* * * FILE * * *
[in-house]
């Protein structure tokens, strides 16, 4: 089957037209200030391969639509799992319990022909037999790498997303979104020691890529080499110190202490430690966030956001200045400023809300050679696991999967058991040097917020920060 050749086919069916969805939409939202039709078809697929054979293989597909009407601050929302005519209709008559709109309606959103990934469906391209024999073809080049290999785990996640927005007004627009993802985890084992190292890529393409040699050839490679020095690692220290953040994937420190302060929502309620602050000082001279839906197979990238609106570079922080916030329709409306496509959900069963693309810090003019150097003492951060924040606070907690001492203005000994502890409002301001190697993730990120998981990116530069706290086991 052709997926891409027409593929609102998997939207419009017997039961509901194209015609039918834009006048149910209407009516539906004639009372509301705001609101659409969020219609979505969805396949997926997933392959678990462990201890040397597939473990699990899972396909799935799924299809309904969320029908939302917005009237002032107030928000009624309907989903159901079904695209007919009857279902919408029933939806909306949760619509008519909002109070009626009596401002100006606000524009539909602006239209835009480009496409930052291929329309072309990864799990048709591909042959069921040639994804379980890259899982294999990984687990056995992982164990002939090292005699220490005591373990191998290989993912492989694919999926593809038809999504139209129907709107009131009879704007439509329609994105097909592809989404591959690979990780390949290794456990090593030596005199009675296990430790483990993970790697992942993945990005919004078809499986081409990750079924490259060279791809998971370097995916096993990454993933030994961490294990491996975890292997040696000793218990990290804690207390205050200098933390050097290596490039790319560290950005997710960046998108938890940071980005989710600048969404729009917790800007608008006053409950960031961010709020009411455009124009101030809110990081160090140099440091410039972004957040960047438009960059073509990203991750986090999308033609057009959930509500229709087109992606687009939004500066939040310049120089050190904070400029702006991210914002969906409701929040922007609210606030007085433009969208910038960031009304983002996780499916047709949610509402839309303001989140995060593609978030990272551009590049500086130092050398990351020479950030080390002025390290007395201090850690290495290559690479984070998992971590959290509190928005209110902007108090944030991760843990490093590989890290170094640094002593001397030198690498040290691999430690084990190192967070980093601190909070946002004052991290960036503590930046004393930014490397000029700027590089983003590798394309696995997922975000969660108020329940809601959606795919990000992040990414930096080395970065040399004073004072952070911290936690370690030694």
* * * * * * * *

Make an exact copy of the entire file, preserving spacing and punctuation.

[in-house]
């Protein structure tokens, strides 16, 4: 089957037209200030391969639509799992319990022909037999790498997303979104020691890529080499110190202490430690966030956001200045400023809300050679696991999967058991040097917020920060 050749086919069916969805939409939202039709078809697929054979293989597909009407601050929302005519209709008559709109309606959103990934469906391209024999073809080049290999785990996640927005007004627009993802985890084992190292890529393409040699050839490679020095690692220290953040994937420190302060929502309620602050000082001279839906197979990238609106570079922080916030329709409306496509959900069963693309810090003019150097003492951060924040606070907690001492203005000994502890409002301001190697993730990120998981990116530069706290086991 052709997926891409027409593929609102998997939207419009017997039961509901194209015609039918834009006048149910209407009516539906004639009372509301705001609101659409969020219609979505969805396949997926997933392959678990462990201890040397597939473990699990899972396909799935799924299809309904969320029908939302917005009237002032107030928000009624309907989903159901079904695209007919009857279902919408029933939806909306949760619509008519909002109070009626009596401002100006606000524009539909602006239209835009480009496409930052291929329309072309990864799990048709591909042959069921040639994804379980890259899982294999990984687990056995992982164990002939090292005699220490005591373990191998290989993912492989694919999926593809038809999504139209129907709107009131009879704007439509329609994105097909592809989404591959690979990780390949290794456990090593030596005199009675296990430790483990993970790697992942993945990005919004078809499986081409990750079924490259060279791809998971370097995916096993990454993933030994961490294990491996975890292997040696000793218990990290804690207390205050200098933390050097290596490039790319560290950005997710960046998108938890940071980005989710600048969404729009917790800007608008006053409950960031961010709020009411455009124009101030809110990081160090140099440091410039972004957040960047438009960059073509990203991750986090999308033609057009959930509500229709087109992606687009939004500066939040310049120089050190904070400029702006991210914002969906409701929040922007609210606030007085433009969208910038960031009304983002996780499916047709949610509402839309303001989140995060593609978030990272551009590049500086130092050398990351020479950030080390002025390290007395201090850690290495290559690479984070998992971590959290509190928005209110902007108090944030991760843990490093590989890290170094640094002593001397030198690498040290691999430690084990190192967070980093601190909070946002004052991290960036503590930046004393930014490397000029700027590089983003590798394309696995997922975000969660108020329940809601959606795919990000992040990414930096080395970065040399004073004072952070911290936690370690030694």